Starring Emile Hirsch, Jonathan Rhys Meyers, Paz Vega, Michael Madsen, Jeremy Piven
What a disappointment. Writer-director Alissio Della Valle has whipped up something that is supposed to be an art intrigue, but the production from writing through editing leaves much to be desired. If I hadn’t been going to review it, I would have exited before the end. The script is so mundane it’s close to being hilarious in scenes that aren’t supposed to be funny.
The story goes like this: The heir-apparent of Andy Warhol’s Pink Marilyn Monroe, Michael Rubino (Hirsch), the self-entitled son of a Mafia boss and aspiring painter no less, has gotten into the cross hairs of forger-turned-art-dealer John Kaplan (Meyers). They’re both after the Warhol, which has gone missing. A cheap addition to the plot is putting the two also in competition for the same woman, beautiful museum conservator Sarah (Vega). To add to the confusing mix is stuntman Vincent (Piven), who finds the painting, brings it to John, and asks for a cut of the profits.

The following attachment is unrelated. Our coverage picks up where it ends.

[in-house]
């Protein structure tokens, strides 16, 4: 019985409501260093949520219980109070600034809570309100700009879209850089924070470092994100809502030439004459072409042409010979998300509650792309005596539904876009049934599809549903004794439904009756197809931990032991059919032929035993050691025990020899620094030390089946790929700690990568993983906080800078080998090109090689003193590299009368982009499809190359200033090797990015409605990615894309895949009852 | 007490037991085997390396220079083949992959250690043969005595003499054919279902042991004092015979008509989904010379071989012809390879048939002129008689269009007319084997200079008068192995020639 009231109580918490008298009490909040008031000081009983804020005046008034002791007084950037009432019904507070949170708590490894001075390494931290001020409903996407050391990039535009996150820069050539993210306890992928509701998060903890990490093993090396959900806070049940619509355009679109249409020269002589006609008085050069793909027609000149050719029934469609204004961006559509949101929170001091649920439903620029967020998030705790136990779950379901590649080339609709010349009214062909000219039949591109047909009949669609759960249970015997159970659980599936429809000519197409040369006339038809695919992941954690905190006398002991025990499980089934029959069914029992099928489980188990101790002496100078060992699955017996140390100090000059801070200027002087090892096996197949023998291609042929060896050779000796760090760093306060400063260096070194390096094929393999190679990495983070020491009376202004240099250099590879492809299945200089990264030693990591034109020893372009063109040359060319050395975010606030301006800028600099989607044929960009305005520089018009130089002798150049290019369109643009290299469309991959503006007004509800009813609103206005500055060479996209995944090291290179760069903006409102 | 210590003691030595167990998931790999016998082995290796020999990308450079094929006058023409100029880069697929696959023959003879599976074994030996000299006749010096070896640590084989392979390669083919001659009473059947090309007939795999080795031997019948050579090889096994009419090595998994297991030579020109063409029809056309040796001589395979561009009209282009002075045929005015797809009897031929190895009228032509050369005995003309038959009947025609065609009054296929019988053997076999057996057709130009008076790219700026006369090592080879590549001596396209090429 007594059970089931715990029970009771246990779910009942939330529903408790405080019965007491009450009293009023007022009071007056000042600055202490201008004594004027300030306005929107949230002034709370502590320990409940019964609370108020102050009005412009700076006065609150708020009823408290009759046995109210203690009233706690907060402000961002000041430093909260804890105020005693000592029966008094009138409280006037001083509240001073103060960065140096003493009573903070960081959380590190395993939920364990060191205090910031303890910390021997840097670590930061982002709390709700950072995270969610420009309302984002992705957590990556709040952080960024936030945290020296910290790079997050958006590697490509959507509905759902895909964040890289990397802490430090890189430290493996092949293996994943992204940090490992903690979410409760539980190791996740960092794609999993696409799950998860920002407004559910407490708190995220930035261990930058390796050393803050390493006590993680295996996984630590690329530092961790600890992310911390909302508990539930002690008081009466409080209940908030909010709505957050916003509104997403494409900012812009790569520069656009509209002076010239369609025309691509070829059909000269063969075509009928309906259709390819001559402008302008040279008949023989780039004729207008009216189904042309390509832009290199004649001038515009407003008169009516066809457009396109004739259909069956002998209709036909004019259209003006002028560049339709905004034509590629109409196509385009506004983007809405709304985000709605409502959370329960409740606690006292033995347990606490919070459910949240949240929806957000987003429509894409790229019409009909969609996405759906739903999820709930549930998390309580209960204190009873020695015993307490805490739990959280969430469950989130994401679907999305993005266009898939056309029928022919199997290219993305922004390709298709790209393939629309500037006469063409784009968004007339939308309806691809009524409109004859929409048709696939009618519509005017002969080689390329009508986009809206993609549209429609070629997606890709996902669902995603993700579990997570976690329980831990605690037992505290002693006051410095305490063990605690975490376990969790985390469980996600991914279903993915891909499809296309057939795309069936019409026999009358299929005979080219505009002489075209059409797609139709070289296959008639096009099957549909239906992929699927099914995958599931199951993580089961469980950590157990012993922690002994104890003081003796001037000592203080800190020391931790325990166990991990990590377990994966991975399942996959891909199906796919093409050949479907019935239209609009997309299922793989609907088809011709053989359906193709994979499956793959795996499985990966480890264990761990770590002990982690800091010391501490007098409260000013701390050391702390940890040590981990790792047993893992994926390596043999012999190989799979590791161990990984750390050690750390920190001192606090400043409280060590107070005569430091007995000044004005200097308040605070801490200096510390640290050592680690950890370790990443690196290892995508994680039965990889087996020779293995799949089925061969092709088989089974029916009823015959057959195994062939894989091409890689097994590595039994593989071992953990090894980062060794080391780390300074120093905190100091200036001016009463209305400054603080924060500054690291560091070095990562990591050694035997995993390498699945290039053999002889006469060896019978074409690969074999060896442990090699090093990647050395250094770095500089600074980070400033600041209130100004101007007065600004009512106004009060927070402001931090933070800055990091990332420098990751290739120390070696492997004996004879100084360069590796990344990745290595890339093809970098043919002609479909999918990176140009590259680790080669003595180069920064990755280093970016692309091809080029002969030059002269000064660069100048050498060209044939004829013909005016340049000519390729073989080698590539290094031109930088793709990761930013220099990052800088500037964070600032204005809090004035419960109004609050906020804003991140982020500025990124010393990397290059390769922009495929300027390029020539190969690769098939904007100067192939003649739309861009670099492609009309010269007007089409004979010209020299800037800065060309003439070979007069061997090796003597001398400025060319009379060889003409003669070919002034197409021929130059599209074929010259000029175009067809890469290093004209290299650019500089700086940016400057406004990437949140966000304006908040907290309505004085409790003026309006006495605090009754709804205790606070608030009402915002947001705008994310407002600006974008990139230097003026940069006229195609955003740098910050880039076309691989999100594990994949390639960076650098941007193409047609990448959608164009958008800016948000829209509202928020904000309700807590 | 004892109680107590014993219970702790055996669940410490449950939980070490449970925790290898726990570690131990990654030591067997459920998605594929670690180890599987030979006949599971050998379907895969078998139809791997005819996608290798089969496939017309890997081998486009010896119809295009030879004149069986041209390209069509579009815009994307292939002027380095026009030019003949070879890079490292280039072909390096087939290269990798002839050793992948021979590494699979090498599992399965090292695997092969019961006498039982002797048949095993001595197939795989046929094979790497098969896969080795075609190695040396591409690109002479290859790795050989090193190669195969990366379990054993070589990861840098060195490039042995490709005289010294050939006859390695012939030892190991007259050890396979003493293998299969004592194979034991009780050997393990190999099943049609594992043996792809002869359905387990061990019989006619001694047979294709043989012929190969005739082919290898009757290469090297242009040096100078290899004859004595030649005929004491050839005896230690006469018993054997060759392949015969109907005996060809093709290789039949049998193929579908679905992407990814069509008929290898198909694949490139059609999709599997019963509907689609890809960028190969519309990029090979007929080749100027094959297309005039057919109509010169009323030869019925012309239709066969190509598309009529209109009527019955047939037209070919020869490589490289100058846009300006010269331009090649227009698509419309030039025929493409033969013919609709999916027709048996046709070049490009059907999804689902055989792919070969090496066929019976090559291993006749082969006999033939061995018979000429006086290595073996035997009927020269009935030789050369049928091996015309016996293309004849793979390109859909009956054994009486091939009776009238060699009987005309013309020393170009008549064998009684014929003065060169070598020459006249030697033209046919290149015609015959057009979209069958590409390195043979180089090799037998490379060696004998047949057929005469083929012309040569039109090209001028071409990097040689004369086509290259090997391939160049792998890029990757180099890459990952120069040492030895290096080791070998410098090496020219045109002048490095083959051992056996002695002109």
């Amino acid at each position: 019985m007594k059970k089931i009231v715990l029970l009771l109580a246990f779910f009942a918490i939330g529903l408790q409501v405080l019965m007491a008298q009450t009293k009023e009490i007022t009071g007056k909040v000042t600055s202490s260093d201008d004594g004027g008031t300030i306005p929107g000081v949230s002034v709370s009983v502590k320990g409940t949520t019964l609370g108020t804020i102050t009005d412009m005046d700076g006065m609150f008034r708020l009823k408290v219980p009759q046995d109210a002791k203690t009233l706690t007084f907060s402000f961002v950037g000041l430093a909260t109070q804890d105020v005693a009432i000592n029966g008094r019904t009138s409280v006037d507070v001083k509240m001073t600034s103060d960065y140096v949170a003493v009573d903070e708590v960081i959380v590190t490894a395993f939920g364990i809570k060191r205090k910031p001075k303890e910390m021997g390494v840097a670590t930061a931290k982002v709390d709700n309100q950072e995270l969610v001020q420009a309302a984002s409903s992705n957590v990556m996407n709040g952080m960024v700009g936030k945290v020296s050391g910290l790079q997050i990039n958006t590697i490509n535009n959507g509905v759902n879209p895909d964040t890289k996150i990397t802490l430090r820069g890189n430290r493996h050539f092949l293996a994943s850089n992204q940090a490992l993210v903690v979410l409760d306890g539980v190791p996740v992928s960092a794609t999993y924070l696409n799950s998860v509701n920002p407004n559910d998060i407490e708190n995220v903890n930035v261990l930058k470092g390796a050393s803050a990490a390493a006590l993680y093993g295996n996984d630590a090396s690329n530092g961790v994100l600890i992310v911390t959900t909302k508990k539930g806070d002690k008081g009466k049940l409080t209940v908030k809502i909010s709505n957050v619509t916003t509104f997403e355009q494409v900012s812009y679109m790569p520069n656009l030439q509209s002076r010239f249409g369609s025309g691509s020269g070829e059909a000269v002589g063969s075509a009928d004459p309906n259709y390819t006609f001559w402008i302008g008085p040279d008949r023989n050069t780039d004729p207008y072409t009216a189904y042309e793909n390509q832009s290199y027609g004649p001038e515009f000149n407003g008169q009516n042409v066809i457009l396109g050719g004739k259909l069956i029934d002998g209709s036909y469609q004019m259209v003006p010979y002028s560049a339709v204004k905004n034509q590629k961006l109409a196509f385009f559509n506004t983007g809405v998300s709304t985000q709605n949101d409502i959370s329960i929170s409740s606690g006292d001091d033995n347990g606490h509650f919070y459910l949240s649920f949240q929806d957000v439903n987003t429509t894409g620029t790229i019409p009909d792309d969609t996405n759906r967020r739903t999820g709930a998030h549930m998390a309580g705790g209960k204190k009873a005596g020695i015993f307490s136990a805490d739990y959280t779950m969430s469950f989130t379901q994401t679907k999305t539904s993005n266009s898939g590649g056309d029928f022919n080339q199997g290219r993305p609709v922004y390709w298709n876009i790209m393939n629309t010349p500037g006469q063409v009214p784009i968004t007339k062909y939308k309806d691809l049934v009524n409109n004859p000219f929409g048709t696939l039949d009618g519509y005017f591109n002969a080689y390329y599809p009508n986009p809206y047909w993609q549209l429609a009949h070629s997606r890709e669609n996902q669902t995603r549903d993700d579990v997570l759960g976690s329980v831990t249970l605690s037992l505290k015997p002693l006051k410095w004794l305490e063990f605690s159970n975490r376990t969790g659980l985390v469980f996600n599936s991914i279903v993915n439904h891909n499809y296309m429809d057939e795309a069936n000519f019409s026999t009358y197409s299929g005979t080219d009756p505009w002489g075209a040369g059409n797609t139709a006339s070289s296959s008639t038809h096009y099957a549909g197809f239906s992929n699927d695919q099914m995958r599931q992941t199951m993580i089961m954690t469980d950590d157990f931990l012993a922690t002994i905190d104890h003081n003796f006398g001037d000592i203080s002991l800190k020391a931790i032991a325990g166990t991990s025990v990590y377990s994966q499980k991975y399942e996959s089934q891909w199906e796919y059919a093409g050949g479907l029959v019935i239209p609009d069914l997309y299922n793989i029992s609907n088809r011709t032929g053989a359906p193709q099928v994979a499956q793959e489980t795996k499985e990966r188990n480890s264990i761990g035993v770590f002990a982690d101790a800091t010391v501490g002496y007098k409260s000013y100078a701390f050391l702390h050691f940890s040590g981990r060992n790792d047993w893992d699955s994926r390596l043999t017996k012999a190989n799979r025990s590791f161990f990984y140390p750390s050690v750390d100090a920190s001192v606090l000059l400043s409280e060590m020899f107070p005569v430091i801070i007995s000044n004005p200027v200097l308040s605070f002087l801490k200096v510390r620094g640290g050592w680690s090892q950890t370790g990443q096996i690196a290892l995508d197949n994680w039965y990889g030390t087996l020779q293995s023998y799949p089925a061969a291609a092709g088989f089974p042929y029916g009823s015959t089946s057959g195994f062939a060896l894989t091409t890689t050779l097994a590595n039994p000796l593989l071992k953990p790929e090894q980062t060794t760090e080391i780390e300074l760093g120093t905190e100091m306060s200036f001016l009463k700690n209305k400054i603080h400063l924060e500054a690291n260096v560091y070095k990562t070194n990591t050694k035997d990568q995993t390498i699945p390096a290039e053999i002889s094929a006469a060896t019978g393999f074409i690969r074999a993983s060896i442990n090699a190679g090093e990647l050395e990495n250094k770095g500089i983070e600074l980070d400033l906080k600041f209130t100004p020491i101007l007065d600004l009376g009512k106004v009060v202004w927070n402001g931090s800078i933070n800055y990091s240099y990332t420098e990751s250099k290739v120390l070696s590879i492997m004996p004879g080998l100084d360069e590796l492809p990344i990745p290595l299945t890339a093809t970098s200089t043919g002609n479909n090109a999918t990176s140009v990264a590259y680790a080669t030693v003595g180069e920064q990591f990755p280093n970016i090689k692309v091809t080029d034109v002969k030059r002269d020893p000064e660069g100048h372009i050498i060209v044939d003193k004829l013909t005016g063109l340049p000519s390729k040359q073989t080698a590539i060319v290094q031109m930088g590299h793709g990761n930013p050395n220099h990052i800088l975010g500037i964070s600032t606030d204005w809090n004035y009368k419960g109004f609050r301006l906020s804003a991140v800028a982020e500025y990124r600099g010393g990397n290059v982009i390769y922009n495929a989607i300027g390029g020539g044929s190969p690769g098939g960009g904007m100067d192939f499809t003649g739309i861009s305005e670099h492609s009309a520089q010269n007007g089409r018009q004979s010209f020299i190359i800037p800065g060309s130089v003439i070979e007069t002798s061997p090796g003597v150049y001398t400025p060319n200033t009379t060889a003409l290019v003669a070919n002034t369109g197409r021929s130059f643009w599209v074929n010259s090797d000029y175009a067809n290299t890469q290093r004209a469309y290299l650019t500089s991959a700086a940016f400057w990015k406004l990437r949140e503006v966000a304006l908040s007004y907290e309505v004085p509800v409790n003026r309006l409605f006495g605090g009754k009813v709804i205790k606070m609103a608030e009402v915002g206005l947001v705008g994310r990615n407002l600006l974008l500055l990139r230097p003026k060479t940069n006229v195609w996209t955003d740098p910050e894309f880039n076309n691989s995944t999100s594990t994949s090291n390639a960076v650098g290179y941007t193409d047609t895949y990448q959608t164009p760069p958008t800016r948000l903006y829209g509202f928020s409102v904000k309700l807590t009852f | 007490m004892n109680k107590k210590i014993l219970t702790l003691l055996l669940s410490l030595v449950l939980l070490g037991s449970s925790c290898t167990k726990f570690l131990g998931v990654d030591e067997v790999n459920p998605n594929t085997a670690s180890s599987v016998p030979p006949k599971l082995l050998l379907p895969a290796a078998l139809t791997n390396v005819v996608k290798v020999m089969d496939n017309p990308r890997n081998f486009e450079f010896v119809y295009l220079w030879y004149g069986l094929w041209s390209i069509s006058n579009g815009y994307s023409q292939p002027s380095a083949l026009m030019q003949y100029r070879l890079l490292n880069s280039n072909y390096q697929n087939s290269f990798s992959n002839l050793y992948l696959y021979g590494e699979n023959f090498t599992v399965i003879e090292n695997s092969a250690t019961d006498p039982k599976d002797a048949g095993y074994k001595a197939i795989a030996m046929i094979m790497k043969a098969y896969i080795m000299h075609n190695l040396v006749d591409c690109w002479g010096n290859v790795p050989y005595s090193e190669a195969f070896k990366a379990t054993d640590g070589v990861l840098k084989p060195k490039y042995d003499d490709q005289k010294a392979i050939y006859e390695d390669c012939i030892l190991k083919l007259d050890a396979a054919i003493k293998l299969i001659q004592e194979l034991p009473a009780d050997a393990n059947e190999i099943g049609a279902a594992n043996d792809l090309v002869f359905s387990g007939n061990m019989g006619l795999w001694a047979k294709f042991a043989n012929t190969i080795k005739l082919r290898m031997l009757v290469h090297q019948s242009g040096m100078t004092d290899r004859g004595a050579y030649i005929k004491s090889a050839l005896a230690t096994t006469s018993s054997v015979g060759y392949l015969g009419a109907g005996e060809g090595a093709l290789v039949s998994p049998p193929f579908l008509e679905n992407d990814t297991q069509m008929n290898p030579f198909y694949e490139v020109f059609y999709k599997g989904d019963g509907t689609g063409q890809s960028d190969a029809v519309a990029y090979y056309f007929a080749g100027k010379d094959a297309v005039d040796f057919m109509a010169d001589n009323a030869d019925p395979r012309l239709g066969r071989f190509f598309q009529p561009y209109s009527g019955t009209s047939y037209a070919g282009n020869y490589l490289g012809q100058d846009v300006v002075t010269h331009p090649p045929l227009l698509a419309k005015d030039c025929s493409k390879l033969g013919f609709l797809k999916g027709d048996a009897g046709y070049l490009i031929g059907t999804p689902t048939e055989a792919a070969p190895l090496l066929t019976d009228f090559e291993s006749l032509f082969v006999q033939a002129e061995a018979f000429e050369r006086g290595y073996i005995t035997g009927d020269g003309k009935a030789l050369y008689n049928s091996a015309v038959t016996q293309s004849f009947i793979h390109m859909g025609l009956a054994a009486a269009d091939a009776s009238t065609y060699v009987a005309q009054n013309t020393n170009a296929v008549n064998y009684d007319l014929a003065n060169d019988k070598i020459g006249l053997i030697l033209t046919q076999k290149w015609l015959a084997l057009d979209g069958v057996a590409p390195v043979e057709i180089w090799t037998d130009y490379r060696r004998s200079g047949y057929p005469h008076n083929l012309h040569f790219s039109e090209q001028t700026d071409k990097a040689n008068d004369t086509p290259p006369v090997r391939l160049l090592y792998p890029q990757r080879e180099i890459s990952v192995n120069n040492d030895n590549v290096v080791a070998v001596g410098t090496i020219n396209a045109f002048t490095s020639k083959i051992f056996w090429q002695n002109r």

What a disappointment.
For me, the movie was doomed the minute I saw Emile Hirsch as the son of a mafia boss who is about to succeed his father. Hirsch has none of the characteristics we usually think of in those who have grown up in a crime family. He just doesn’t look nor act the part. I’m usually a fan of Jonathan Rhys Meyers, but again, he failed to convince me of his (reformed) mercenary nature. His trysts with Sarah have some chemistry, but not enough to convince me of his passion in the end.
I had hopes for this movie when I saw the cast who have been great in previous films but miscasting and the script—along with direction by Alessio Delle Valle–pretty much doomed it.
Save your precious time and miss this movie with a good cast but a “wha?...” kind of plot.